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On the spot

On the Spot: Timo Rost

Midfielder Timo Rost has played for Energie Cottbus for the past eight years. In 2006 he was elevated to captain and since then he's led the club's seemingly perpetual fight to stay in the first division.

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DW-TV:

Your first coach was your father.

Timo Rost:

That's right.

Was it good to have your dad as coach?

That was with my home club Happurg. I was five years old and everyone pretty much just did what they wanted. Everyone chased the ball around. I remember we had a lot of fun as little kids. The good thing about my father was that he never forced me to play soccer.

Those were the good old days in Bavaria, where the game was played without pressure. Fast-forward 25 years and Timo Rost faces a season-to-season relegation battle with Cottbus. Shouldering much of the burden is coach Bojan Prasnika.

Especially in times of crisis, when you're not having any success and are doubting your ability, it's important to have a coach that builds you up. Then despite all the defeats on the pitch, at some point you get luck back on your side and then some success.

At the age of 18, Timo Rost made his professional debut with Nuremberg. After numerous outings for the national youth squad, he made the move to Stuttgart. But there his skyrocketing career was halted by an ankle injury.

You went to Austria and played there for a year. And after that transfered back to the Bundesliga to a club in eastern Germany... Why are you laughing?

Because I know what question is coming. I've heard it often enough.

Why does a young west German go to the east to play soccer?

There were two important reasons. Firstly, I wanted at all costs to get back to the Bundesliga, to play soccer in Germany at the top level. That was always my dream as a kid. And the second reason was Eduard Geyer, who really took an interest in me. Of course, I wanted to use Cottbus as a springboard. I thought I'd have two good years here and transfer to a different club.

Didn't you worry that you wouldn't be accepted?

Sure, I had my concerns because it's an eastern club. As a West German you always had your prejudices, that everything is grey and they don't have proper streets and the like. But when I think back now I know it was the right move. And I have to be fair and say I was accepted here from the very first minute. Now cities in eastern Germany are probably better than those in the west. So it was the right step to take.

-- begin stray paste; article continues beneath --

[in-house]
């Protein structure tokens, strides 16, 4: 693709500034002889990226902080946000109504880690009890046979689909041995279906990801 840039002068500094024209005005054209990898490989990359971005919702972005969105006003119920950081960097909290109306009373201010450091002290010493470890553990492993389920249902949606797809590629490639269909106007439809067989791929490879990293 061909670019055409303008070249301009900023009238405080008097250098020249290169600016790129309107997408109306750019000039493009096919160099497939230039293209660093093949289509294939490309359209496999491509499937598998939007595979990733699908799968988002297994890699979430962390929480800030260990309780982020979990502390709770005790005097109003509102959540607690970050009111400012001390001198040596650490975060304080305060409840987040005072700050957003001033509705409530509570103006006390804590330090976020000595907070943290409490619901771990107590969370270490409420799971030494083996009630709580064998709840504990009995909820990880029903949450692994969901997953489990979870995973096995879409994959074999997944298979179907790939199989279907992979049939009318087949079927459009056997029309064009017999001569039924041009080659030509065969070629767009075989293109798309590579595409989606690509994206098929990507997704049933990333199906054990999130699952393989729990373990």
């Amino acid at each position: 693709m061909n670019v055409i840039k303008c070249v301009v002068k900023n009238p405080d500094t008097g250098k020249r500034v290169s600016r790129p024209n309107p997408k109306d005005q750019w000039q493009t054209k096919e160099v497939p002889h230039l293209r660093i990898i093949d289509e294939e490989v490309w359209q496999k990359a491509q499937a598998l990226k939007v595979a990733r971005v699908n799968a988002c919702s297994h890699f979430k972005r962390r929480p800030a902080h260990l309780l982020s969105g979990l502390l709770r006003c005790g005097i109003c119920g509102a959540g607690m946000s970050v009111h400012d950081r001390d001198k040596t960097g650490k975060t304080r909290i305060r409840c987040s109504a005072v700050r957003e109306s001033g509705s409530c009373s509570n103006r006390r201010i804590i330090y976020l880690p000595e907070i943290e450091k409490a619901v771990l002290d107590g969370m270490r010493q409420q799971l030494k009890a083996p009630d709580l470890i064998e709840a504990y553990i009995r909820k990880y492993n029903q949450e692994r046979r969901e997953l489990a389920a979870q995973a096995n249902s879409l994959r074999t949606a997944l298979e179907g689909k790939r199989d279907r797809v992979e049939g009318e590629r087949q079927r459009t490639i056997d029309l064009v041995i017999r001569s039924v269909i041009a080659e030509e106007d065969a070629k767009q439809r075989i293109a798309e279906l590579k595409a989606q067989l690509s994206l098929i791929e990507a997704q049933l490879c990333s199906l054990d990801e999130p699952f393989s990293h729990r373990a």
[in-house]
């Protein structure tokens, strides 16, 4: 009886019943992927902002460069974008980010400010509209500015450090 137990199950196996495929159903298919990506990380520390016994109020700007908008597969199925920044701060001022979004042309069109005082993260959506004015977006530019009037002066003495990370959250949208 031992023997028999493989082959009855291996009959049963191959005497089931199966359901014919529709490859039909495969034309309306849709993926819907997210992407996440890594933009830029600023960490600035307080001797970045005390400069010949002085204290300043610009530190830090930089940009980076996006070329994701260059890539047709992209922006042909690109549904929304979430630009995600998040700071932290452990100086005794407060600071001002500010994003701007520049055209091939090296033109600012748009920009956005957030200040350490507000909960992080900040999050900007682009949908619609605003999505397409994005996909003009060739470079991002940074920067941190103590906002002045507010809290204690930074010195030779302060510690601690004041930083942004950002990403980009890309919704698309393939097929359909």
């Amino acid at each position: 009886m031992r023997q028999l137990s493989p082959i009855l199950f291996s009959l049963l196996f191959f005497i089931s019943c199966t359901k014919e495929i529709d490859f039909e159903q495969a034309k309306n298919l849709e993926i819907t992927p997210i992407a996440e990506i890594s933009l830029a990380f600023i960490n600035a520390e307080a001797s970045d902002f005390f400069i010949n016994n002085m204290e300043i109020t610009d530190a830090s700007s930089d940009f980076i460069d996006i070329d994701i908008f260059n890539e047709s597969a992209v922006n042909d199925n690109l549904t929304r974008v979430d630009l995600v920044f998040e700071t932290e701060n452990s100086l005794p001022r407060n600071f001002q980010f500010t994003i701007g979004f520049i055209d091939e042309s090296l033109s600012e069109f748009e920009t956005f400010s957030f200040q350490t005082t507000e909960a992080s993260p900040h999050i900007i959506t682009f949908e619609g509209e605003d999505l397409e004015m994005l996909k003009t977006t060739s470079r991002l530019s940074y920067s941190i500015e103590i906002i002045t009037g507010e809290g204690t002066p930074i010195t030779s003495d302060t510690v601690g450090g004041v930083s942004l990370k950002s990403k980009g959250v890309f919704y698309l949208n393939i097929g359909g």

You said you wanted to use Cottbus as a springboard. But you ended up staying there.

I think a lot of things have changed in the time I've been here. I also like the way the club is run and the way they work. People are a bit more collegial here and everyone helps each other out. It's a completely different feeling to play Bundesliga soccer here compared to the other clubs I've been.

Energie Cottbus, with no big-name players and the league's smallest budget, has now managed three years in the top flight. That makes it the most successful Bundesliga club based in Germany's former communist East.

What makes Cottbus different from other eastern clubs, like Dynamo Dresden, Leipzig or Jena?

The clubs you just mentioned all had far more potential than Energie Cottbus. The deciding factor is that we know how to work with our modest resources to be successful. What's really important to me is that no-one in the team gets ahead of themselves. No-one says, "We've won two matches so the work's all done now." That's not the case with us. At the other eastern clubs, you often hear people talking about how they're spending above their means or getting arrogant. And that can be deadly.

You're alway praising the fact that Cottbus has achieved a lot with a very small budget. But can't that be frustrating at times?

Let me put it this way. It would be great for us to start the season with five or 10 million to spend on new players that could score another 10 or 15 goals for us. Without a doubt that would be liberating. But it's just not possible. We don't have the resources and have to get by with our smarts. Once you realize that, then it's much, much easier to play soccer here.

Does it help with motivation?

To be honest, yes. I travel to Schalke or Munich or Stuttgart and see the opportunities that those teams have, like crowds of 60,000 for home matches, the changing-room facilities, the training conditions and the rest. To go to clubs like that and still take the points, although they're way ahead in every respect, is an enormous motivation for me personally."

With more than 200 appearances, no other player has represented Cottbus as often as Timo Rost. Will it be a life-long committment?

I always said it was my goal to play international soccer. That's the one thing that's missing in my career. But as long as things work out at Energie and we can keep frustrating the big clubs and stay in the first division, then it's an exciting place to play.

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